We managed to salvage this patch of sedum growing around some larger rocks by doing a bit of tunnelling. This was another advantage of digging the trench ourselves — it’s most unlikely that the gas company guys would have done anything to avoid disturbing plants. A big factor in making the job relatively easy, however, was the light, sandy soil. Aside from those imported beach stones, it was nearly rock-free.

May 19, 2013

Altogether, the project looks like a success so far. The salvaged eryngium and convolvulus are back in their original spots and seem to be OK. It will be interesting to see how long it takes before the beach stones are buried once more.

Create and Connect

Last week, I attended an event at my public library (where I am employed, but that’s not relevant to this post), featuring Betsy Warland, writer, poet, editor and author of Breathing the Page: Reading the Act of Writing. She began with a performance poem, a gesture of casting a net which drew the audience into an intensely personal view of writing in the area of memoir. Ms. Warland spoke of family dynamics, the death of her mother and the necessity of challenging the taken-for-granted assumptions about one’s life which she calls the “coma story.” She also introduced “Oscar,” an interactive online salon on her website built around her work-in-progress, Oscar of Between. Ms. Warland invited other writers and artists to engage in this conversation.

Ms. Warland’s talk was followed by a conversation initiated by representatives of the Community Arts Council and library staff on the theme of resources for writers — including self-published ones. This was truly refreshing. Self-published authors have grown accustomed to exclusion, and here were community institutions reaching out, requesting our suggestions. Needless to say, suggestions burst forth, jostling against one another, combining and amplifying. It was a most rewarding evening.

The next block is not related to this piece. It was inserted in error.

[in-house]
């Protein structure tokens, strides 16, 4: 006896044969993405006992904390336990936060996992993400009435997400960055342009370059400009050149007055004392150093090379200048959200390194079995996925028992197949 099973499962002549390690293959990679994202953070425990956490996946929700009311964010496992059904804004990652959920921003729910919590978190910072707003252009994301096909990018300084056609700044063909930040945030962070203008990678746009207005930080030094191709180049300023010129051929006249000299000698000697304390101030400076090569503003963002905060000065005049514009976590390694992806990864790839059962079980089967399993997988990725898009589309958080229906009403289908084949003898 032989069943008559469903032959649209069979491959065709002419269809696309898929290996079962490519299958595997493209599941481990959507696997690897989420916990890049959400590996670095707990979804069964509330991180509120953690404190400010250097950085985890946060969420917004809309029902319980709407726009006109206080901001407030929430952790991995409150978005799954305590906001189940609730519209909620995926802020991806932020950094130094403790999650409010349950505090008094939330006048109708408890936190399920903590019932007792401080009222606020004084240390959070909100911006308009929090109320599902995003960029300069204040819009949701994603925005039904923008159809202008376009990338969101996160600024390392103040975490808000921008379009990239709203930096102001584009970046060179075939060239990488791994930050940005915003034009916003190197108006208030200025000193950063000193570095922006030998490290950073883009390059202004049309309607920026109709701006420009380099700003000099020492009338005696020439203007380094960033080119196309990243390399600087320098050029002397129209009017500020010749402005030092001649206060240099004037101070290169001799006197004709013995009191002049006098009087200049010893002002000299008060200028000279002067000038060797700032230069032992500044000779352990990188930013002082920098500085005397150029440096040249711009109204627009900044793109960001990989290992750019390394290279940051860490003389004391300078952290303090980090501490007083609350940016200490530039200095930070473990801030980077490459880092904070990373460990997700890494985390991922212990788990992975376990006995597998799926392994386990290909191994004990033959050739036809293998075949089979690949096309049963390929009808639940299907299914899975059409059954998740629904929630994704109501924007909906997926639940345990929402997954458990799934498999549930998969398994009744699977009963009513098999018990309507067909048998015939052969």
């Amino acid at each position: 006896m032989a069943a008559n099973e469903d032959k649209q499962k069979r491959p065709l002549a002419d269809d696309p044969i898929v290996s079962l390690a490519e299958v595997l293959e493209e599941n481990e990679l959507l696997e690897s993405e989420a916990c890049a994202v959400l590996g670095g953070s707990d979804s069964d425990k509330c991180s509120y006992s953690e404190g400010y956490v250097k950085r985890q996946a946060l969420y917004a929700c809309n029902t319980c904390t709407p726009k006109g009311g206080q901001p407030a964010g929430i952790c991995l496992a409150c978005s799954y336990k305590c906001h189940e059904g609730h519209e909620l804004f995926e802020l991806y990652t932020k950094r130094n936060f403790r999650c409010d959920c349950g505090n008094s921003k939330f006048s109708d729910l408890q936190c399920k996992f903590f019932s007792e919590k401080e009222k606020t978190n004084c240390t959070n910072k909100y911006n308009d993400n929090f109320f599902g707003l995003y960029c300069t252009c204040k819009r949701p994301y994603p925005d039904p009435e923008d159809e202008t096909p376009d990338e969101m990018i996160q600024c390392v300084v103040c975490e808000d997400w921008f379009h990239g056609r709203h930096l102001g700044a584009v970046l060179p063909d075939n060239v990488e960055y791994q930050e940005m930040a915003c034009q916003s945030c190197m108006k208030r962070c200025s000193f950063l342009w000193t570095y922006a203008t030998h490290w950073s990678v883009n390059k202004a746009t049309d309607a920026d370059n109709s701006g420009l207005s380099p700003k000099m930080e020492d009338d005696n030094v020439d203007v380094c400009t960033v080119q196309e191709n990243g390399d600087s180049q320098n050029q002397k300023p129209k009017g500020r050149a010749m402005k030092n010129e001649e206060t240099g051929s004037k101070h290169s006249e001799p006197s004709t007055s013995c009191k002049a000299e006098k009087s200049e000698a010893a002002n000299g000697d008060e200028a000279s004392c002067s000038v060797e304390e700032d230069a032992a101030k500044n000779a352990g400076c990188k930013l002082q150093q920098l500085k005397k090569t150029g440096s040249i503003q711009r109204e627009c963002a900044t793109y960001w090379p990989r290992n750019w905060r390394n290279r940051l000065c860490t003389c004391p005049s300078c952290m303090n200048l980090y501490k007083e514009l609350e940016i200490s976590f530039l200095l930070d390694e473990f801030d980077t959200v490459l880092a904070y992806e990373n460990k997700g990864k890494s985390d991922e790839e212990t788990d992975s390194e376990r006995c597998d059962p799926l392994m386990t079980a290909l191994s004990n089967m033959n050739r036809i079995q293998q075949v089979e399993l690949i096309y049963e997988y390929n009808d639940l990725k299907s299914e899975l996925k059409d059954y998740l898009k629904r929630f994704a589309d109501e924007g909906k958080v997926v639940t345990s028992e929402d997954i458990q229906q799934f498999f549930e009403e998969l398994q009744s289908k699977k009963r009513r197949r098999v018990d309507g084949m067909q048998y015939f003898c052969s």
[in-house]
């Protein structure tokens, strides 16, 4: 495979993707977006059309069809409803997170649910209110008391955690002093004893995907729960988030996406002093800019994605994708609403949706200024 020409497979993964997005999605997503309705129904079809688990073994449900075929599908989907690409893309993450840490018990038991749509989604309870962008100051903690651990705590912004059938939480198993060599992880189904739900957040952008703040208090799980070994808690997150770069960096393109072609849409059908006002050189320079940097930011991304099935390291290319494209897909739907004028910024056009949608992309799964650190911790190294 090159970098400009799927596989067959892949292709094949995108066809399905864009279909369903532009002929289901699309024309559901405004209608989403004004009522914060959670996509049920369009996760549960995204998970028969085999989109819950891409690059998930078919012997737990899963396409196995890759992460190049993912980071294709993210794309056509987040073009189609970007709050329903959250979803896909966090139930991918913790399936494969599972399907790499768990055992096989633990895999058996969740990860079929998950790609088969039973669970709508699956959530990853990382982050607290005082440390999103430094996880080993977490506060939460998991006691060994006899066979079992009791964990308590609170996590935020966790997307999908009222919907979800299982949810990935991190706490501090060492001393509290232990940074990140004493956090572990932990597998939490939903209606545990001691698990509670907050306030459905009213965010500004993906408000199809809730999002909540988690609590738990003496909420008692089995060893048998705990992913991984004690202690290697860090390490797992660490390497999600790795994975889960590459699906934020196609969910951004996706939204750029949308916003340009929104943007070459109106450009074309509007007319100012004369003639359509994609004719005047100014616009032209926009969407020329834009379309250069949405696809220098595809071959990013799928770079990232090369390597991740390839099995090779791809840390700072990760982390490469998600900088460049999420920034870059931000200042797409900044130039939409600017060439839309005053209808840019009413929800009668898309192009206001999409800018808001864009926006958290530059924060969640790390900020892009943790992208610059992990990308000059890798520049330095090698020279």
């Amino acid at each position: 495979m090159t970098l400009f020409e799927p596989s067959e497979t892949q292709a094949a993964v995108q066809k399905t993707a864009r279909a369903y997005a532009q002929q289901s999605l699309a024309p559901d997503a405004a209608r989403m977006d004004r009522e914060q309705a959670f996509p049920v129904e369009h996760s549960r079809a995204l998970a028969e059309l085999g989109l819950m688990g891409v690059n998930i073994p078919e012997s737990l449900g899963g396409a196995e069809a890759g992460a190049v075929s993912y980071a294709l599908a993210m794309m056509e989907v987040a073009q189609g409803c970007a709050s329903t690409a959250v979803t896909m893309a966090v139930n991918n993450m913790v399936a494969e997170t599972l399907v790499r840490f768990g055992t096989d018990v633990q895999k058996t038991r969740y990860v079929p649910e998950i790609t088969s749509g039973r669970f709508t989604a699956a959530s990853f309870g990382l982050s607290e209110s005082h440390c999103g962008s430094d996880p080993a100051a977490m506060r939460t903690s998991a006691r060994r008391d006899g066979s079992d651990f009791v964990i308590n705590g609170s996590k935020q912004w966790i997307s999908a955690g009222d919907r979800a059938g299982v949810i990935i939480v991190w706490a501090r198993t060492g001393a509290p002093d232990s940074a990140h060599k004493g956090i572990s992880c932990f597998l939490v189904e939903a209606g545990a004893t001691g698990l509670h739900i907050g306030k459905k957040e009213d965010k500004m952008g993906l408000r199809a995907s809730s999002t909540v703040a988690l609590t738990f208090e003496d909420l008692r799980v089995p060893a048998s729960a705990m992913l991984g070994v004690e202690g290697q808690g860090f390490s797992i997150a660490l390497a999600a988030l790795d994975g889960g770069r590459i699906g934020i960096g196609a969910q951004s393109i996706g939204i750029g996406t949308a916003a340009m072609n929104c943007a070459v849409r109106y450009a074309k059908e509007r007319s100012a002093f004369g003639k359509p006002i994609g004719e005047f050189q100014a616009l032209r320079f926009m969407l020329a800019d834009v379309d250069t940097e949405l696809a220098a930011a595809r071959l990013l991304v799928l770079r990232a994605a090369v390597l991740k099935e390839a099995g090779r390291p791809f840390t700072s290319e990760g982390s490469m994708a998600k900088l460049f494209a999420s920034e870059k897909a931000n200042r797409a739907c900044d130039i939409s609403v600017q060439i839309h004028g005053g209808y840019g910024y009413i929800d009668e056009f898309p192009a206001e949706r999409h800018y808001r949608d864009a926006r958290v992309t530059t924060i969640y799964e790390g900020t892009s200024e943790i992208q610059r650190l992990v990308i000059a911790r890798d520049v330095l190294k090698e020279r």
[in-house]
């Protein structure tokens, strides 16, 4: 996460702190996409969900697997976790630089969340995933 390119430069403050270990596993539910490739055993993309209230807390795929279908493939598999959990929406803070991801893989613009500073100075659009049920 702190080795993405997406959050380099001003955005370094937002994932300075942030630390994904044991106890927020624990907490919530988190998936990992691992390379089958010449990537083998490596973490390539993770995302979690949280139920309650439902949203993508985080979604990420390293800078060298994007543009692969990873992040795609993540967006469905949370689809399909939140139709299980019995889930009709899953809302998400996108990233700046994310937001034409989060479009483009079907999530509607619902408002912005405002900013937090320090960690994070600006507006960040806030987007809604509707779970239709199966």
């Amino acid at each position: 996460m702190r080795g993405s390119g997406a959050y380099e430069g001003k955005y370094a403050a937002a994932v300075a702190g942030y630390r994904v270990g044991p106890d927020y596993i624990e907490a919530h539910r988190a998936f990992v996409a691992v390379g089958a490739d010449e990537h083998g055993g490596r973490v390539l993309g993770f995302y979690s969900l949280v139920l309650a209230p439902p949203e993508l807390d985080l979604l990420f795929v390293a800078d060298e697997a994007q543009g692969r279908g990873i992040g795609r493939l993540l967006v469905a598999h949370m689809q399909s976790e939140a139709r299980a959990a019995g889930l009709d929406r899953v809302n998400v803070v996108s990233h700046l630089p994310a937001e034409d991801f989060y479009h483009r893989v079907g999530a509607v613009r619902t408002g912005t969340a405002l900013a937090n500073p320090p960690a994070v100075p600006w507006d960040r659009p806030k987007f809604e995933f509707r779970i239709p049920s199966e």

I was happy to set this positive experience against the dreary slog of comments in another forum — discussions on LinkedIn’s Fiction Writers’ Guild. There, the argument on the theme of “Is Self-Publishing Evil?” went on and on, with at least one vocal individual saying over and over again that 99% of self-published material is “crap,” generated by self-indulgent slobs too lazy to learn the craft and earn the privilege of being published by a Real Publisher.

Returning to the presentation at the library, which reminded me that writing is a bigger field than the arena of TP versus SP. Publishing is a subset of writing, and the sharing of creative efforts through the internet cannot be labelled with the scornful term “not good enough to be traditionally published.” People write for many different reasons and define success in many different ways. While it’s true that writers aspiring to make a lot of money by selling their novels have to create a particular type of written product, that is by no means the only way to achieve success in the art of the written word. No longer are “traditional,” “vanity” or “none” the only available publication options. Technology has opened avenues for writers and many are racing down them.